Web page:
The Model-View-ViewModel (MVVM) is a software design pattern that is structured to separate program (business) logic and user interface controls. The main advantage is, that the program logic is fully unit-testable as it functions independently of the UI controls (loosely coupled). It is very popular among the developers of XAML-based UI frameworks such as WPF, UWP, Xamarin.Forms, .NET MAUI, WinUI, and even other 3rd Party frameworks such as Uno.
This is a follow-up article describing the new features added to the latest release that supports .NET MAUI RC1. For installation and options available in this template, a detailed article is linked here.
This release is now loaded with 4 new features:
Yesterday, Apr 12, 2022, the first Release Candidate (RC) version of .NET MAUI got released with the freeze in API design surface before General Availability (GA) in May later this year. After multiple preview releases in the past 13 months, in fact, it all started with .NET 6 Preview 2 on Mar 11, 2021, and now reached the RC stage where it can be deployed to Production and backed by an official go-live support policy.
Visual Studio 17.2.0 Preview 3.0 was also released with an updated Mobile Workload to support the same.
Yes, you read the title right. One single template to rule the possible design pattern options. To celebrate the 20th Birthday of .NET in style, happy to announce the release of a unified .NET MAUI App project template (with short name
mauiapp) published as both VS extension & CLI template package so as to benefit the users on both Windows and macOS. And this is also accessible from within Visual Studio IDE.
This is Part 2 in the multi-part series of .NET MAUI – Blazor articles.
In Part 1, we’ve seen an introduction on how to make use of BlazorWebView in the .NET MAUI app.
Part 3 of this series is on the streamlined process of registering the dependencies for BlazorWebView from .NET MAUI RC1 release.
Since it is implemented as a View, it’s possible to share data between .NET MAUI and Blazor and that’s the takeaway of this article. Along with that, the core logic is now abstracted as Razor Class Library (RCL), Dependency Injection, and Component routing for Navigation.
This is Part 1 in the multi-part series of .NET MAUI – Blazor articles.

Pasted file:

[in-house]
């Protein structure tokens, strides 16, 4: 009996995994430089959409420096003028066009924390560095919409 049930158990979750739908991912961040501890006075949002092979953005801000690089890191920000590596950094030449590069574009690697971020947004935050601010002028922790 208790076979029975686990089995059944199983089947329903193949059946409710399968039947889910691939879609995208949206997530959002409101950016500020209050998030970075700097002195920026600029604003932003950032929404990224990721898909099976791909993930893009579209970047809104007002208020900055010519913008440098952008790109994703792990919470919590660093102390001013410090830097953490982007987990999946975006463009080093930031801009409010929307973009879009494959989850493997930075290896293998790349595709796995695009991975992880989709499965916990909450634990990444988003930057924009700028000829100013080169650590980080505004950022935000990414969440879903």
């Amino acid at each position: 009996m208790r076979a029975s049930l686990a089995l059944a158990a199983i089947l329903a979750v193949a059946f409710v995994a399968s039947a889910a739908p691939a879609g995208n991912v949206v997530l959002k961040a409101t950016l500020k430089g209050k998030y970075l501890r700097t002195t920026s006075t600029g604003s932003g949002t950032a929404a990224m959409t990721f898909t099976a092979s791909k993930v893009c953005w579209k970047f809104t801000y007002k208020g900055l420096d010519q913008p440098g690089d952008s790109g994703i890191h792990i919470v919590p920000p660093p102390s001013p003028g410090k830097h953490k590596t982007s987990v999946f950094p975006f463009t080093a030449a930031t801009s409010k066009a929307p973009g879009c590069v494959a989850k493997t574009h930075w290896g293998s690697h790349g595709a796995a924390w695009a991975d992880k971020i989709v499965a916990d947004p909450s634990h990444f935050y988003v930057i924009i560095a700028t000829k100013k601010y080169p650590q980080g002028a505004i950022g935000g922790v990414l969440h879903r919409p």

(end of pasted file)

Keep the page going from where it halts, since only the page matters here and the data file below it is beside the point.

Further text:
Part 2 on abstracting core logic as Razor Class Library (RCL), Component Navigation, and Sharing AppState between .NET MAUI and Blazor is now published. Click here to read the article.
Part 3 of this series on the streamlined process of registering the dependencies for BlazorWebView from .NET MAUI RC1 release is now published. Click here to read the article.
.NET MAUI, Multi-platform App UI, a framework to develop high-performant, cross-platform, native mobile and desktop applications for Android, iOS, macOS (via Mac Catalyst), and Windows from a single codebase.
And Blazor, a framework for full-stack web development with C# and Razor.
When these two modern technologies come together, then it’s certainly a delight for the .NET developers as it paves the way to leverage the skills they’re already familiar with.
In the previous article, we’ve seen how to install/update the prerequisites that are necessary to work with .NET MAUI Preview 8 application.
In this article, we’re going to see the changes that got newly introduced as part of this preview and what’s changed from the earlier ones.
The most important thing is now WinUI artifacts, targeting the Windows platform, are now part of the Single project, the original design goal of .NET MAUI. Yes, one single project for all 4 presently supported target platforms. WinUI works on top of WindowsAppSDK, rebranded from Project Reunion, 1.0 (experimental) version.
First things first, .NET 6 RC1 and .NET MAUI Preview 8 got released this week but the big breaking news is that .NET MAUI will be ready for Production use (General Availability) only by early Q2 of 2022 (next year) and NOT as originally planned with .NET 6 GA by Nov 2021.
This is definitely sad news for all those Xamarin/.NET MAUI developers who wanted to leverage this brand-new architecture. Hopefully by that time, if additional targets such as Linux/Wasm gets onboard, it would be worth waiting.
Resource management is one of the key aspects of app development, be it mobile or desktop. The developer has to deal with a variety of resources ranging from images, fonts, splash screen, styles, and raw assets like HTML, PDF, or could be even simple text files.
That too when it comes to cross-platform development, each platform has its own way of managing resources and it’s a daunting task for the development team to know and manage all those things. For example, image requirements in multiple sizes to support devices with various resolutions for a rich experience. Fortunately, icon fonts solve a part of this problem by auto-scaling. But still, font is managed differently in each of the platforms.
With .NET 6 Preview 6 released on Jul 14, 2021, and now Preview 7 released on Aug 10, 2021, .NET MAUI progressed a lot with Workloads, Gestures, Clipping, Alerts, New Layouts, and mainly first-class support for Visual Studio 2022 (with Preview 3.x). But, there is a catch in here. NO item templates for Visual Studio for now :-(.
Update: This extension is now updated to support .NET MAUI Preview 10 with VS2022 Preview (17.1.0 Preview 1.0) IDE and .NET MAUI (Preview) Mobile Development workload installed. This can be downloaded and installed from the same link mentioned in this article.
Update: A more advanced all-in-one .NET MAUI App project template is now available to install. Check out this article for more details.